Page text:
• I used an immersion blender which is much easier to deal with than my large blender, but it rarely achieves the same results. If you have the time and don’t mind making the fuss, then use an immersion blender, but pour the soup through a fine-meshed strainer (you’ll have to use a wooden spoon to stir the contents through) and then pour it into the blender for a final spin. You may think this is over the top, but I’ve learned that this technique results in the most velvety consistency and is completely worth the time.
  • I may try using a potato instead of the half-and-half next time because I’ve had good results with that in other “creamy” soup recipes.  It’s a nice option if you want a vegetarian or vegan soup.
  • On the cost of white asparagus:  Yes, it’s usually a dollar or two more per pound of vegetable.  But think about it.  I made this soup for the two of us and it fed us for two meals. Add a salad or some nice crusty bread and it’s a far more inexpensive and delicious meal than what you’d pay for something containing meat. To me, it’s not the cost per pound, but what I’m getting for my money — and this is well worth it.

More Cream of White Asparagus Soup recipes from around the web:

 

 

16 thoughts on “Cream of White Asparagus Soup

  1. I’ve only cooked with white asparagus once and perhaps squandered it’s unique taste to the more powerfully flavored goat cheese in the recipe I made. I’m marveling at the creamy soup and the spoonfuls of travel memories in each bite! An enchanting post.

    1. Deb, I found a few recipes that used cream cheese and thought it sounded quite good — but yes, I can see how it may over-power the flavor of the asparagus. Thanks for reading!

    1. I know you will find a way to incorporate white asparagus into your recipe collection, Kalyn. I think generally it is on the elegant side of veggies, but still easy to work with.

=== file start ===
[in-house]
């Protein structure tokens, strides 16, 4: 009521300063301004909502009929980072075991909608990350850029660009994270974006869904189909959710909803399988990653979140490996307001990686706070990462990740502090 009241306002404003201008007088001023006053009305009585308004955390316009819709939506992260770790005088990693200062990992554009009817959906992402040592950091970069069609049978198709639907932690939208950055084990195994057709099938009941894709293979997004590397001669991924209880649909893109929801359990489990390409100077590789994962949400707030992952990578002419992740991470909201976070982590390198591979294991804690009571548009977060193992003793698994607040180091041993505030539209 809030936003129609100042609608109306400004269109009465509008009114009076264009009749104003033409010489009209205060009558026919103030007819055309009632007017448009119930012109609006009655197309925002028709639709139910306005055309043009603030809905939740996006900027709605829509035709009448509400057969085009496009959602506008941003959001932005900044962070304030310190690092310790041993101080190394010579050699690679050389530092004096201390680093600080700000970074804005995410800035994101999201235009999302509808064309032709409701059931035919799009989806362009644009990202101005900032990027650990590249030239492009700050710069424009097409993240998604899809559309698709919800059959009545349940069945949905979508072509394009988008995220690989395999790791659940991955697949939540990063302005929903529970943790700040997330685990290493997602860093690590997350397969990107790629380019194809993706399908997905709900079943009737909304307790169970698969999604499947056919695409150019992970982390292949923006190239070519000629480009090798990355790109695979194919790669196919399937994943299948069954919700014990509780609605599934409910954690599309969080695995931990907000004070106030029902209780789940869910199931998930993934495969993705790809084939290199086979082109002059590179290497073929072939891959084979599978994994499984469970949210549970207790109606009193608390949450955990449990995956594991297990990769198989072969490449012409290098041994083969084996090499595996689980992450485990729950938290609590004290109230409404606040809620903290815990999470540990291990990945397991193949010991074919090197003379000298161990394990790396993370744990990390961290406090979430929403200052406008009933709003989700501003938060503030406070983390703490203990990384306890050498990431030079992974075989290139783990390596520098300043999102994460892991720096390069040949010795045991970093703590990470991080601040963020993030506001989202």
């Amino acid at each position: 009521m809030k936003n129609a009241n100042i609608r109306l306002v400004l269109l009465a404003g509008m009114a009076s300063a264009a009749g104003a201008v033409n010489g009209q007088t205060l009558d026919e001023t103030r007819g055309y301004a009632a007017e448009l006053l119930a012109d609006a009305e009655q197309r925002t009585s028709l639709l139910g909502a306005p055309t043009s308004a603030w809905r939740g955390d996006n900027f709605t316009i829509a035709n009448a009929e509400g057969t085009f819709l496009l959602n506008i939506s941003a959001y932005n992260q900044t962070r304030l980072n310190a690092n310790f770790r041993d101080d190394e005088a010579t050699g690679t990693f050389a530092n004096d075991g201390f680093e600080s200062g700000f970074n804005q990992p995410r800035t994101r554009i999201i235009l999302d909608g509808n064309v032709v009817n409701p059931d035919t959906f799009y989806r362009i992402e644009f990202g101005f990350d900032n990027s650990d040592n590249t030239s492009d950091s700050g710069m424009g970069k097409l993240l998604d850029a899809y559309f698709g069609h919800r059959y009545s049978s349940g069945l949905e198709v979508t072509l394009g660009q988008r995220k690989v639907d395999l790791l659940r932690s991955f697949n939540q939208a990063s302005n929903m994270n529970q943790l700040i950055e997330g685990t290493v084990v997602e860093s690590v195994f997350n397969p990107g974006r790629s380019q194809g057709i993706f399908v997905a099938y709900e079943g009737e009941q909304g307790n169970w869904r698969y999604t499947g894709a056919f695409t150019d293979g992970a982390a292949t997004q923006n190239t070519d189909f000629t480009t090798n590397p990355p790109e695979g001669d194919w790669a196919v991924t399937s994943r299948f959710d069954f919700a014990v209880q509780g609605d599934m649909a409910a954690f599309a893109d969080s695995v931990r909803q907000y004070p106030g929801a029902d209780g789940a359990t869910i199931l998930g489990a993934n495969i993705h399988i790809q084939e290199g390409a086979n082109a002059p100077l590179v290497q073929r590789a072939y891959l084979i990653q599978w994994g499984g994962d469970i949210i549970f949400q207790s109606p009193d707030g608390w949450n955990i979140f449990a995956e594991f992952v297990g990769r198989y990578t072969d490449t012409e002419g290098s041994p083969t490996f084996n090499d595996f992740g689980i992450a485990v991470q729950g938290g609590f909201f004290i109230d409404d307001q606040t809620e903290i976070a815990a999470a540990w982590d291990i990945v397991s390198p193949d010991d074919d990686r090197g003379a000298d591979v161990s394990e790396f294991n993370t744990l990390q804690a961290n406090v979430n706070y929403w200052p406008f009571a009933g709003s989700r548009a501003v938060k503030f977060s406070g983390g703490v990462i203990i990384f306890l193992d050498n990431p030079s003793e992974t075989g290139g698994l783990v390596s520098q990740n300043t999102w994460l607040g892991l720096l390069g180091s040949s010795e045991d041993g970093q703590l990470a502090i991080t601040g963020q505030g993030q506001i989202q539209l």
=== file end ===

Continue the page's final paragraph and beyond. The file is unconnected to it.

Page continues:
2. Welcome back, Kelly! I’ve missed ya in this space. 🙂

    Stealing this to share with others. White Asparagus is in good supply now. I wish we could’ve sent you some PURPLE Asparagus to try. (Thought those suckers lose color pretty quickly.)

    1. Aww — thanks! And you are always welcome to share — I appreciate it! As for the purple asparagus, I think I’m going to use it raw in a salad next. Otherwise, that pretty color disappears.

  3. Ohhh yummy! I haven’t tried white asparagus, though I have seen it often, so I am not sure why I haven’t. Next time I see it, I will pick some up. You’ve inspired me <3

  4. Quite lovely Kelly. I have tried white asparagus from the local farmer’s market before, and found it to be good, though I can’t say I thought the price was justified.

    Of course this is coming from a person who grows a whole bunch of green asparagus, so that we can have a sort of asparagus orgy for a few weeks every early summer. There is nothing on earth so good as sauteed asparagus that has been picked for less that 10 minutes when you eat it. I hope you won’t be mad if I try your soup with the green stuff! 😉

    1. I’ve always been fascinated by how asparagus grows so can imagine it’s quite the treat being able to pick and enjoy it immediately! I saw white asparagus in the market today and it was $4.99/lb. Which isn’t bad at all. Definitely give it a go — the flavors will be great with the green variety.

  5. Michael and I want to expand our asparagus bed next year. I wonder if we can grow white asparagus? I confess to passing it by in the grocery because it is more expensive, but if we could grow it…

    1. I don’t see why not — from what I’ve read, you just have to get it before it reaches the surface and perhaps have that tool described in the NYTimes article I linked to. They mentioned something about mounds, so maybe more soil over the tops beyond what you currently have? Should be interesting!